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Understanding Rental Property Depreciation

Depreciation is an annual tax deduction that allows taxpayers to recover the cost or other basis of certain property over the time they use the property. It is an allowance for the wear and tear, deterioration or obsolescence of the property.

For rental property, the depreciable life of your building is set by the IRS at 27.5 years for residential and 39 years for commercial property. You must separate the cost of the building and the land, since land is never depreciable. Buildings and certain land improvements are depreciated.

Sometimes you may have other asset classes such as appliances, HVAC systems and furniture that will be deducted over shorter time periods or even fully deducted in the year purchased using Section 179 or bonus depreciation.

What property is depreciable?

Small businesses (including Rental Property owners) can depreciate buildings, equipment, vehicles, and furniture. They cannot claim depreciation on personal property. If a business uses an asset, such as a car, for business and personal purposes the business owner can depreciate only the business use portion.

Businesses may depreciate property that meets all these requirements. The business must:

Own the property. The business is considered to own property even if it is subject to a debt. Mortgage payments are not a tax deduction, but the interest portion of the payment is deductible and in addition you can depreciate the cost of the building

Use the property in a business or income-producing activity. If the property is used to produce income, the income must be taxable. Property that’s used solely for personal activities can’t be depreciated.

Be able to assign a determinable useful life to the property. You do not need to depreciate costs of repairs such as painting, plumbing or general maintenance that are needed to keep your property in good working order. You only depreciate assets that have a useful life of more than a year or costs that improve the life of the property.

What is a repair vs an improvement? How do you tell the difference between the two? Here's a rule of thumb: An improvement is work that prolongs the life of the property, enhances its value or adapts it to a different use. An example of an improvement is a new roof or new HVAC system. On the other hand, a repair merely keeps property in efficient operating condition such as painting or roof repairs.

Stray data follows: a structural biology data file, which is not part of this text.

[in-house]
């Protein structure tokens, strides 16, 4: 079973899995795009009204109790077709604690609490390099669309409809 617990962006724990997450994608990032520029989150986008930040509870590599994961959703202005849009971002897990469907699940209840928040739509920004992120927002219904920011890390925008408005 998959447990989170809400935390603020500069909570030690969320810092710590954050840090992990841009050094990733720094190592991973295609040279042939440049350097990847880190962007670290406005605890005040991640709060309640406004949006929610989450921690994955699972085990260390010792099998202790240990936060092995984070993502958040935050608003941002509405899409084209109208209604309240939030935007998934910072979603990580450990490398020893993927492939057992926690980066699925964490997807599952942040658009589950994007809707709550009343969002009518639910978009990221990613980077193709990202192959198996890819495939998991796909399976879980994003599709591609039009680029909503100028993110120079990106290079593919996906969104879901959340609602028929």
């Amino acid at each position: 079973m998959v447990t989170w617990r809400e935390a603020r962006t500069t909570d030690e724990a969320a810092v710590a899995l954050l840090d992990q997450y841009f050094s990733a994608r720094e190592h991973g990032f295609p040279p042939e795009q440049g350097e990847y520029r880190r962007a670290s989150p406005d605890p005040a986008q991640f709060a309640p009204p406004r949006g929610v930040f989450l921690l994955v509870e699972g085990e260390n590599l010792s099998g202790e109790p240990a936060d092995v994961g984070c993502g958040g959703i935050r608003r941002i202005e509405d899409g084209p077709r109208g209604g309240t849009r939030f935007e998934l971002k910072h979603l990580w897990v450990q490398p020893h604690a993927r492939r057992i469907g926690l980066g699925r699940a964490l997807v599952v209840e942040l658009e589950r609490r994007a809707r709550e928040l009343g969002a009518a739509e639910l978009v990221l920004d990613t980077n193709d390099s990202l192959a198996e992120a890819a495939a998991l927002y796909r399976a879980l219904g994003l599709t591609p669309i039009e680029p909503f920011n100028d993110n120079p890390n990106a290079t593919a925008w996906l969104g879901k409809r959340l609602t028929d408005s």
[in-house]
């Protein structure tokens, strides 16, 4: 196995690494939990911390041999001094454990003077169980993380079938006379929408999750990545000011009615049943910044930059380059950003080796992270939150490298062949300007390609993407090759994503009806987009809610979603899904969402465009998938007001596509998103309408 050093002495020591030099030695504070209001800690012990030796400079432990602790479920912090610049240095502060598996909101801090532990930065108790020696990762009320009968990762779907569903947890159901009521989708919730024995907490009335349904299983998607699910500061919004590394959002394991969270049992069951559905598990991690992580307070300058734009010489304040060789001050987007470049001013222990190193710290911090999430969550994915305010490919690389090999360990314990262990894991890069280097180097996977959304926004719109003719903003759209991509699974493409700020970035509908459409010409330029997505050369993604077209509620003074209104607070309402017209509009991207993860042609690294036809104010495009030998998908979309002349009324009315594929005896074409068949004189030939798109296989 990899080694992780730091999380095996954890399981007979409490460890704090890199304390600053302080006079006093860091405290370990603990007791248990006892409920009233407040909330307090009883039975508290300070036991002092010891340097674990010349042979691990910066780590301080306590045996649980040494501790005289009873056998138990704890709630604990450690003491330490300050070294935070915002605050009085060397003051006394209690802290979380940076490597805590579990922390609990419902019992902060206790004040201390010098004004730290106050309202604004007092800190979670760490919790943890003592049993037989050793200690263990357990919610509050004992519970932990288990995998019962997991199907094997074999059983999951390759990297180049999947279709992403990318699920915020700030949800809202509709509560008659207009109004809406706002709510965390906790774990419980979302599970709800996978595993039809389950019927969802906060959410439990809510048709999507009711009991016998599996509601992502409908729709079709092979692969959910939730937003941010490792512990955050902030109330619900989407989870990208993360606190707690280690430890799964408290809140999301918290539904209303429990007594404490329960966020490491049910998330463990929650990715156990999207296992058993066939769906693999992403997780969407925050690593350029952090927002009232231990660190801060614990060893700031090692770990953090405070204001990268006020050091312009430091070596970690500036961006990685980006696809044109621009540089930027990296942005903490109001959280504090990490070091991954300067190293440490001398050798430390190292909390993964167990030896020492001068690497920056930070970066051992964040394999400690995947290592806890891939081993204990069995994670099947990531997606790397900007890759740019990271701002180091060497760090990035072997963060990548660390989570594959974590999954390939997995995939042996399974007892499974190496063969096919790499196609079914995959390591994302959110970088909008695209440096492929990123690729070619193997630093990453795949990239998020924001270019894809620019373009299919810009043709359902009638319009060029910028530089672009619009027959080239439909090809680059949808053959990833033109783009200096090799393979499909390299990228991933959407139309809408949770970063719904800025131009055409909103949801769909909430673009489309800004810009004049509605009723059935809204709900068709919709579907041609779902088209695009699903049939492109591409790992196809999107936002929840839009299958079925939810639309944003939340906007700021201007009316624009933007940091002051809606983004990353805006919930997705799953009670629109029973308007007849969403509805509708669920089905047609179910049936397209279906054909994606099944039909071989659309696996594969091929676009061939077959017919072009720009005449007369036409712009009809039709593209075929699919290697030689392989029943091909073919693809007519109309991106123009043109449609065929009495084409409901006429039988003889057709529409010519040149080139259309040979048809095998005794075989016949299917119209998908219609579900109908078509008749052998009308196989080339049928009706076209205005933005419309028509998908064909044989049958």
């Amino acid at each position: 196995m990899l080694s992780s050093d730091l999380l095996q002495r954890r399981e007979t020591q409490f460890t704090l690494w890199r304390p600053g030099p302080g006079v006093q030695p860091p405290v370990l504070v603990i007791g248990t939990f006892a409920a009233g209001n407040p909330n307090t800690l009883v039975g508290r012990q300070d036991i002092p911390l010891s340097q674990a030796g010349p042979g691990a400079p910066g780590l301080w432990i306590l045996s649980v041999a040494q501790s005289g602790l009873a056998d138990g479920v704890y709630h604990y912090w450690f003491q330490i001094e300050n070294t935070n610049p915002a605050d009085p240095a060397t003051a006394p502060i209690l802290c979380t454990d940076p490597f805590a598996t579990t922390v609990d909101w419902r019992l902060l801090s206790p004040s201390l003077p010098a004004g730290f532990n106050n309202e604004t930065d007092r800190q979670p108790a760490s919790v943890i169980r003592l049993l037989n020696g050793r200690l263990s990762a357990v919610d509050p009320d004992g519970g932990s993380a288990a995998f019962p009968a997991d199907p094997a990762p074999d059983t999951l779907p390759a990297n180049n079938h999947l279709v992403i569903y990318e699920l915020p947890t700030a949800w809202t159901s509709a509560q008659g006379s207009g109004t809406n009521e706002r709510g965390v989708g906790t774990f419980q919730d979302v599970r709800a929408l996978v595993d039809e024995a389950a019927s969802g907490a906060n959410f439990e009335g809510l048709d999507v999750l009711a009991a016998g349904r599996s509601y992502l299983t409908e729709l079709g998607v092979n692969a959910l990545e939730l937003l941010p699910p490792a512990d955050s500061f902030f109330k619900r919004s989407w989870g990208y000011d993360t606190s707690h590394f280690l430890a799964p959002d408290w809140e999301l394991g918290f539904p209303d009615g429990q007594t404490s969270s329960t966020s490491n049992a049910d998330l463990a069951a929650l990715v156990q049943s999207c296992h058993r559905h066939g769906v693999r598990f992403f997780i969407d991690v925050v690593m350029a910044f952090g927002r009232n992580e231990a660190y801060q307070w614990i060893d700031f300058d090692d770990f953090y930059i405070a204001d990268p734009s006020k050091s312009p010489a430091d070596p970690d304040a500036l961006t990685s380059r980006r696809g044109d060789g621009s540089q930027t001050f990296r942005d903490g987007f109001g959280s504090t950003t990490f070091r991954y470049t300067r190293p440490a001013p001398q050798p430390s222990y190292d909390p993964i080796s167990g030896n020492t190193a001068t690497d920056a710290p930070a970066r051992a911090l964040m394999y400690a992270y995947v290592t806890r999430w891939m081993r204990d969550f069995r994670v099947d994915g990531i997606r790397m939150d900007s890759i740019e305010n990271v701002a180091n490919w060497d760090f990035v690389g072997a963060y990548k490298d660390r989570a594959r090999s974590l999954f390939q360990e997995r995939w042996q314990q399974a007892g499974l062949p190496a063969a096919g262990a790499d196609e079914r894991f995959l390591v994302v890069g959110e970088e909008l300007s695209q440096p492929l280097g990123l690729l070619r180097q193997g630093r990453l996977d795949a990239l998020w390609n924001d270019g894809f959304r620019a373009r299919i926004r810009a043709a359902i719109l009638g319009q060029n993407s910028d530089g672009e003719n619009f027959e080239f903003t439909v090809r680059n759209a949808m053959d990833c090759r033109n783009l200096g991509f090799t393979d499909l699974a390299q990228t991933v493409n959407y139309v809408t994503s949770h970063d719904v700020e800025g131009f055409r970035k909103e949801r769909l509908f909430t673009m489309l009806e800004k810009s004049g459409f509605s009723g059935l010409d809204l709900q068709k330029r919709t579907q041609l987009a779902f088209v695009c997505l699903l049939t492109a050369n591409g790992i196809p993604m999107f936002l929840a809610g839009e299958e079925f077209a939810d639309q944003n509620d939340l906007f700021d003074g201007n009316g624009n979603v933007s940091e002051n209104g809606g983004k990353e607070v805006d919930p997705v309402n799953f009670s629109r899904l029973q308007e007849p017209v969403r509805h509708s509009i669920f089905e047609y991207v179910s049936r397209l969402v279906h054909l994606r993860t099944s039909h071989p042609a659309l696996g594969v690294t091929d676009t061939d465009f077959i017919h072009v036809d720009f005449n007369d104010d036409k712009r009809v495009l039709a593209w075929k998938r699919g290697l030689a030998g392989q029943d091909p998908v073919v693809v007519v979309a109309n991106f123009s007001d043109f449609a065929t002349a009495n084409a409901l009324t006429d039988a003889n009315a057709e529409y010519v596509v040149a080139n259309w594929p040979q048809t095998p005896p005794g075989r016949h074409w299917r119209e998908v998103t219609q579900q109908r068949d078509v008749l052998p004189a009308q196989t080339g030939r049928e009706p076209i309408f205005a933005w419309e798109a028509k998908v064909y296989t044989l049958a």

Depreciation is a great way to reduce taxable income but what is “Depreciation Recapture?”

Depreciation recapture is a process put in place by the IRS to recapture some of the deducted value of the property when you sell it. According to these rules, the amount deducted over time through depreciation is treated as capital gains which are taxed at a specific depreciation recapture rate when the property is sold.

When you sell your rental property, you pay tax on your gain. The portion of the gain that equals the depreciation recapture is taxed at your ordinary income tax rate or a maximum rate of 25%. The rest of the gain will be taxed at the long-term capital gains rate according to your income level. If you’re a higher-income taxpayer, you may also be on the hook for a 3.8% net investment income tax.

Let’s run through a simple example:

You buy a property for $500,000. You use it as a rental property for 10 years. You claim a depreciation deduction of $14,545 each year the property is in service. ($400,000 building and $100,000 land - $400,000/27.5 = $14,545)

The property then sells after 10 years for $750,000. Upon the sale of the property, you will need to pay capital gains tax on the profit. In this scenario, because you depreciated the property for 10 years you would make a profit of $250,000 plus the $14,545 x 10 years, making a total taxable capital gain of $395,450 ($250,000 + $145,450)

This taxable gain would then be subject to two different tax rates. $145,450 would be subject to the depreciation recapture rate of up to 25% and the remaining $250,000 would be subject to your long-term capital gains rate of 0%, 15%, or 20% depending on your income level.

Understanding the tax laws

This article explains the basis of depreciation and depreciation recapture. We encourage you to understand all of the favorable tax laws available to you as a real estate investor. We also highly recommend that you consult with a tax professional to make sure that you get the best return on your investment as possible and avoid any surprises.

Apex Virtual Accounting provides consulting services and tax preparation services for real estate investors. If you know somebody that would benefit from this information, please share. You can also sign up for our weekly newsletter so that you never miss an important tax update or tax advice.


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